Tuesday, November 09, 2010

Colorado Post Election Report - A Grassroots View


Colorado was one of the most watched states in the election because it is the most like Massachusetts and Connecticut in terms of liberal leaning while still being a bedrock of conservatism and Tea party affiliation.  Having spent much of my youth and later years visiting my many first cousins thoughout Colorado, not to mention a few ski trips later, I have watched the development of the state over the years.

The battle between conservationists and developers, the influx of California residents, the tourist demands, the fights over water rights and the Platte and Colorado River water compacts, the battle for political control between liberals and conservatives, between urban and non-urban areas, and on and on.

My old friend Ed O'Connor moved to Colorado and his insights as a political activist yet outsider gives him a unique view of the Colorado political landscape.  His pre-election report was excellent for a non-reporter and his post-election report that follows is even better.  Sometimes the people see so much more than the experts and professionals.  Thanks again to Ed and the people of Colorado.

When I praised Ed for his first article and how it helped people understand the Colorado political landscape he rsponded, "That May be their downfall if they think I'm an informed one."  Here is his post election recap.

Overall I was pleased with the elections results except for Not winning the Senate. This election was not about local issues and had national ramifications no matter what state you lived in. As for Colorado:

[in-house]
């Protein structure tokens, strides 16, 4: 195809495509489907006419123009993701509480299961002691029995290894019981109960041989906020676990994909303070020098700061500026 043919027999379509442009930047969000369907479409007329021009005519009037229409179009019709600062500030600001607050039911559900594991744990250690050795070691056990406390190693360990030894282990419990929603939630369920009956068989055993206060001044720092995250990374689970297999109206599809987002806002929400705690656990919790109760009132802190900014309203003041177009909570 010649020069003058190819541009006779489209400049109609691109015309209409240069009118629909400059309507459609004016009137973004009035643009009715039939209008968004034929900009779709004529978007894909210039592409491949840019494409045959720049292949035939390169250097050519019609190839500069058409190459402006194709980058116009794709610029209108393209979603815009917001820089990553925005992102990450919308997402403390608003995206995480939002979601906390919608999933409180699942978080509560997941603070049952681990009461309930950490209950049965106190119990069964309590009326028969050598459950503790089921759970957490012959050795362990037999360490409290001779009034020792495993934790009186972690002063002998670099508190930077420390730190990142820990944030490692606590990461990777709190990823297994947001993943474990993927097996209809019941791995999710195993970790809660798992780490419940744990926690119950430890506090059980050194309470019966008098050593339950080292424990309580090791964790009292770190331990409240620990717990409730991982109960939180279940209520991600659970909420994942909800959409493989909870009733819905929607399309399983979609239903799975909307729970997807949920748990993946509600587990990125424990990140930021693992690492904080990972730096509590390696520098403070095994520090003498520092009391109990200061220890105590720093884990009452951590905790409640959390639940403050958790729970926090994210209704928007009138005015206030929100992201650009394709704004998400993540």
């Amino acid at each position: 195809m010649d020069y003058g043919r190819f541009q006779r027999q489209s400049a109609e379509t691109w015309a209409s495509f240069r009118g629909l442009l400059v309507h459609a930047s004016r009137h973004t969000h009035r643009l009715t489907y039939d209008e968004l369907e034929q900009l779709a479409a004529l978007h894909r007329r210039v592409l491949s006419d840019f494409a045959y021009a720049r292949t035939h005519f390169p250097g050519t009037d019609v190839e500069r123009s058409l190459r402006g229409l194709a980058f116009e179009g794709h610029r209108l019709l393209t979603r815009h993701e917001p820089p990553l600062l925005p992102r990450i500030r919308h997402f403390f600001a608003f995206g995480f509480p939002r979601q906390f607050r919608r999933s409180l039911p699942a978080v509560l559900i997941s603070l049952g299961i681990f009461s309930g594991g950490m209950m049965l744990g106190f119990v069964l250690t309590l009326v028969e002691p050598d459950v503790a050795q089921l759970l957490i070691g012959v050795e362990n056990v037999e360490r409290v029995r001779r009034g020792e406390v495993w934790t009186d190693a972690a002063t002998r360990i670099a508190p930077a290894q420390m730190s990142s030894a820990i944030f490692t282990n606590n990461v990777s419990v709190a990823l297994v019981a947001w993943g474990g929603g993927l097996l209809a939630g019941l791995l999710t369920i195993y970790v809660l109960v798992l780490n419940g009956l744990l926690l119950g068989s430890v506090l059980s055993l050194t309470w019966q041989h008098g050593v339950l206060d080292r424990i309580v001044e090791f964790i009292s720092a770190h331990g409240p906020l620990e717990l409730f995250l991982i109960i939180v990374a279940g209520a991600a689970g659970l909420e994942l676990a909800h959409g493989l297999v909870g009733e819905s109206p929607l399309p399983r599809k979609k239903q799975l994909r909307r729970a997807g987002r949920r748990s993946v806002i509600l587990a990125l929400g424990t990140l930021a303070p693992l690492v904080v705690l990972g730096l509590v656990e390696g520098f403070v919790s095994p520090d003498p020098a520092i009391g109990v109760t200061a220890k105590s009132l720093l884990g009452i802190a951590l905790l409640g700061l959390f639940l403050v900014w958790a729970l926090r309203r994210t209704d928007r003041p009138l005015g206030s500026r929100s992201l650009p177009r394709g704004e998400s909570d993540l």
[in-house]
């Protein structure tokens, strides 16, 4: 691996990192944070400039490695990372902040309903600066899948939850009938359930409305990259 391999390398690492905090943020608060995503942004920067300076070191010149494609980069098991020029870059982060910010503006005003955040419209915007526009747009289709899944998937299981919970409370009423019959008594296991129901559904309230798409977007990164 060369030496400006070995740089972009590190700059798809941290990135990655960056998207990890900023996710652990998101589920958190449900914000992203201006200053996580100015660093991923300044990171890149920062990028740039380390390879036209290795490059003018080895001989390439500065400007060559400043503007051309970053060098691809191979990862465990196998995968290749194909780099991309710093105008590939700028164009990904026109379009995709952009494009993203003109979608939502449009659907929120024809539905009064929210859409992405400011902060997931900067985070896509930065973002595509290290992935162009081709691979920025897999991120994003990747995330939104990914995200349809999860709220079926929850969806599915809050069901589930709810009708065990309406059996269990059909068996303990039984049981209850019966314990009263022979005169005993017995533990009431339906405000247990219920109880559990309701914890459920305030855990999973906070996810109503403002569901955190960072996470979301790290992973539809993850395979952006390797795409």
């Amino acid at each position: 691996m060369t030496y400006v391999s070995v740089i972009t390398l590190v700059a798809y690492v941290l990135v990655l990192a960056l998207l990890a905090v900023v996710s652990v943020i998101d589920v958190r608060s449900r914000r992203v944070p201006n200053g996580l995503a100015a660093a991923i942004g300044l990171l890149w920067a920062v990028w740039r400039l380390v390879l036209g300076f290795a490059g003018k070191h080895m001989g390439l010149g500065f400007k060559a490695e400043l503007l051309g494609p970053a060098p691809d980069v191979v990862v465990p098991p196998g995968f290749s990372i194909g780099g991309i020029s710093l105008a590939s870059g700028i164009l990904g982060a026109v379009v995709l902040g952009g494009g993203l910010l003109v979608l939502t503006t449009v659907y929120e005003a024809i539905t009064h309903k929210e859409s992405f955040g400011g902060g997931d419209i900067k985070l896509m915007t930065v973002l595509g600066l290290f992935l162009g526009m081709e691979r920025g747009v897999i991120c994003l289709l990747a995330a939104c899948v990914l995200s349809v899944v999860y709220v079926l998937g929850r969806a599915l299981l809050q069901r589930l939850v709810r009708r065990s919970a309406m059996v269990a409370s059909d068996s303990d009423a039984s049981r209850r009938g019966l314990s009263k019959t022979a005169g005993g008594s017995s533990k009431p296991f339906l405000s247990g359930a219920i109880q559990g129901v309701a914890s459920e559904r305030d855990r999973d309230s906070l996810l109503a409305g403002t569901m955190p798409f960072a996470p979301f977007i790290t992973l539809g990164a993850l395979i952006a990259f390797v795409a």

I had picked the incumbent Congresswomen (Betsey Markey) from my district 4 to lose and she did lose big time. Her vote for Obamacare and Cap & Trade pretty much sealed her fate.

I really thought Buck would win the Senate but it amazes me what can be made into an ad and because of his stand on abortion and immigration, they had enough ammo and I think he lost the independent vote (especially the women) in the bigger cities. Bennet also talked like he was much more conservative then he is. And the fiasco for the Governor's office didn't help him at all in my opinion.

The good news is it looks like a Republican House of Reps here in CO which I am happy about but still have to deal with an anti-gun, pro illegal immigrant governor and Senate.

Tancrado had too much history behind him to win a state wide election and the Republican candidate Maes was abandon by almost everybody because when Tancrado entered the race we knew neither one could win in a three way race and no one knew Maes or his background.

I donated more money to out of state candidates then ever and I think that will be the trend from now on as every election is a national election and these people who vote for a candidate who says he is going to do all these things by himself (especially for a state) are fooling themselves.

I hope the voters in the future learn you have to look at every election as a chance to advance your party's or your agenda and not what a candidate says he is going to do for the state. If your party is not in the majority you have a pretty hard time advancing your ideas and legislation at the federal level.

And the same outlook needs to apply to a state office. Party trumps person in our system.

And finally: I am a big believer in changing the Republican party rather then trying to start a third party such as a Tea Party. That would really screw things up. I like the Tea Party agenda but it needs to be brought into the Republican tent or vice versa so as not to split the vote. Politicians like Lindsey Gramm and McCain need to be retired and put on the shelf. 2012 is going to be even more polarizing after two years with this new congress.

That is my 2 cents worth and that is the true value which may also be the value of the dollar when the Federal Reserve gets done.

Ed O'Connor

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